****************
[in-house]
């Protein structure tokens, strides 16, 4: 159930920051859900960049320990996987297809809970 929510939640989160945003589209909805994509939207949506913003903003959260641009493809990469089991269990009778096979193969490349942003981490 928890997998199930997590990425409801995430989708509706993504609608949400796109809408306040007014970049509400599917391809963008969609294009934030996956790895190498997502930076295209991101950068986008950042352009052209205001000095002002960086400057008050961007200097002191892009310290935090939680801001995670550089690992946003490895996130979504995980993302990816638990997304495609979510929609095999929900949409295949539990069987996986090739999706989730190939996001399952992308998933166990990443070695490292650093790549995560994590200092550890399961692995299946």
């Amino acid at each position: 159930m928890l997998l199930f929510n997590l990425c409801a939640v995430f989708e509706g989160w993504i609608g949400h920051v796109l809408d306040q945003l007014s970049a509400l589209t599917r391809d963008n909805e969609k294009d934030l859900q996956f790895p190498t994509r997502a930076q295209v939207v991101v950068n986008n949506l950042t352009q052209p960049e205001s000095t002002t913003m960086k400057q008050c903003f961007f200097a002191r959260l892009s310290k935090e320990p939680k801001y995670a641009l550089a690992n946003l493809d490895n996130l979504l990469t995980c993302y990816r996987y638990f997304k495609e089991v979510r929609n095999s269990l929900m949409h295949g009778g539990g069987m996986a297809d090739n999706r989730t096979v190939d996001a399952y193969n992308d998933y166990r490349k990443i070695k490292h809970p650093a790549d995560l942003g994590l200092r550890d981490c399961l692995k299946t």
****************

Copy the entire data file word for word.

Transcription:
[in-house]
């Protein structure tokens, strides 16, 4: 159930920051859900960049320990996987297809809970 929510939640989160945003589209909805994509939207949506913003903003959260641009493809990469089991269990009778096979193969490349942003981490 928890997998199930997590990425409801995430989708509706993504609608949400796109809408306040007014970049509400599917391809963008969609294009934030996956790895190498997502930076295209991101950068986008950042352009052209205001000095002002960086400057008050961007200097002191892009310290935090939680801001995670550089690992946003490895996130979504995980993302990816638990997304495609979510929609095999929900949409295949539990069987996986090739999706989730190939996001399952992308998933166990990443070695490292650093790549995560994590200092550890399961692995299946």
């Amino acid at each position: 159930m928890l997998l199930f929510n997590l990425c409801a939640v995430f989708e509706g989160w993504i609608g949400h920051v796109l809408d306040q945003l007014s970049a509400l589209t599917r391809d963008n909805e969609k294009d934030l859900q996956f790895p190498t994509r997502a930076q295209v939207v991101v950068n986008n949506l950042t352009q052209p960049e205001s000095t002002t913003m960086k400057q008050c903003f961007f200097a002191r959260l892009s310290k935090e320990p939680k801001y995670a641009l550089a690992n946003l493809d490895n996130l979504l990469t995980c993302y990816r996987y638990f997304k495609e089991v979510r929609n095999s269990l929900m949409h295949g009778g539990g069987m996986a297809d090739n999706r989730t096979v190939d996001a399952y193969n992308d998933y166990r490349k990443i070695k490292h809970p650093a790549d995560l942003g994590l200092r550890d981490c399961l692995k299946t």